“Fools” said I, “You do not know”

I published my last post on July 6th. Soon after that I went on vacation and I told myself that I wouldn’t write for that whole week but that I’d get back to it soon after that, it’s been over a month. It’s not writer´s block, it’s laziness, the thing that this blog was meant to help me overcome. I wanted this blog to force me to write and for a couple of months it did just that, but the moment I took a break getting back into the habit has proven quite difficult. So I thought that, given the nature of this blog, the best way to get back to writing was to find a fitting soundtrack for my laziness. And I can’t imagine a better one…

“Hello darkness, my old friend. I’ve come to talk with you again”

The Sound of Silence is a downer, that’s how my brother defined it one day when we were talking about music back in the day. He’s right, it’s a downer. Then again… so are Tears in Heaven, While My Guitar Gentle Weeps or It’s All Over Now Baby Blue. So the fact that it’s a downer has never been an issue. I think the song’s great, and while I wouldn’t play it at a party I love listening to it on my own, which happens to be my favorite way of listening to music. The Sound of Silence, or The Sounds of Silence as it was originally called, is a great song, my favorite of Simon and Garfunkel… one that when it’s not been recently overplayed has that goose bump feeling to it every time. Maybe that’s why I’m going with a different version today, it’s best not to overplay the original.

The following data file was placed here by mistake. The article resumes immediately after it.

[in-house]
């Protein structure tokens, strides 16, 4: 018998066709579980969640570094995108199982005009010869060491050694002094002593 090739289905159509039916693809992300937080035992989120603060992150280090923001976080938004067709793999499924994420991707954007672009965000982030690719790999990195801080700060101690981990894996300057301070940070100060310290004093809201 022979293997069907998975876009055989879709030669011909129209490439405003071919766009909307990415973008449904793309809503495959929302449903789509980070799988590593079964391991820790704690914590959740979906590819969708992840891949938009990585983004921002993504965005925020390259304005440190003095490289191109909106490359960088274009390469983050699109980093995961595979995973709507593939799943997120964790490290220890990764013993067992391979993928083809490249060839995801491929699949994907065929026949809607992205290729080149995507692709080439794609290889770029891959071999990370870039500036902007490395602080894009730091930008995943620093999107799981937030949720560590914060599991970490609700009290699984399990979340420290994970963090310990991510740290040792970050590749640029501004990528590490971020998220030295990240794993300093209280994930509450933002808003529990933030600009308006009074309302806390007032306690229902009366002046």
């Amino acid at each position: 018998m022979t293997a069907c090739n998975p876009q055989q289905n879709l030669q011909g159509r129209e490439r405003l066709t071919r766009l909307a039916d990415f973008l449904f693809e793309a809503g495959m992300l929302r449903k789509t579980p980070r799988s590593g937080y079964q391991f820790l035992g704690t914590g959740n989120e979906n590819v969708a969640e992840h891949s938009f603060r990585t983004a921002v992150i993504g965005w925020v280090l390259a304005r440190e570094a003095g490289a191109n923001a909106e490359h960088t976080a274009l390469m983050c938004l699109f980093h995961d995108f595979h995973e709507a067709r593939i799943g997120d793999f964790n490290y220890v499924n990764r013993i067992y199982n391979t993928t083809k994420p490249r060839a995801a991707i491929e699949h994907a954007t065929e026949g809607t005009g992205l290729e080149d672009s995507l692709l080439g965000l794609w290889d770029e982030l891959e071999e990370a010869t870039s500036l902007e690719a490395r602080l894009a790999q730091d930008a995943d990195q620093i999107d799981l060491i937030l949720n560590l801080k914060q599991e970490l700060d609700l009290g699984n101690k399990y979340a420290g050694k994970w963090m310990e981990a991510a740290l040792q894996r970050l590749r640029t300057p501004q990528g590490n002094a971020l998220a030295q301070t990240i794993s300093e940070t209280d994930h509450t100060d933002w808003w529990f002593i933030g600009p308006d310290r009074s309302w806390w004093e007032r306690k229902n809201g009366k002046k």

“Because a vision softly creeping, left its seeds while I was sleeping”

I came across Carmen McRae’s version during the final credits of a worthless short film. Maybe I should be thankful because after discovering this version it’s the one I’ve listened to the most in the last 2 or 3 years, but the short film was truly awful. I like her deep voice and love the changes in rhythm she introduces into the song.  Every time I play it in front of my girlfriend I always get the same remark: “It’s good, but I like the original better”. Much like my brother, she’s right, the original is better.  Then again… so are Bob Dylan’s original versions of All Along the Watchtower, Mr. Tambourine Man or Like a Rolling Stone and that didn’t prevent Jimi Hendrix, The Byrds and The Rolling Stones from making pretty great covers. So, again, that’s not an issue. Carmen McRae’s cover is a great take on the original, and I highly recommend it as a way to “detox yourself” from the overplayed original. Something I’d recommend doing with a bunch of other songs as well, Hotel California, Stairway to Heaven and Satisfaction come to mind… (Any good substitutes for those?)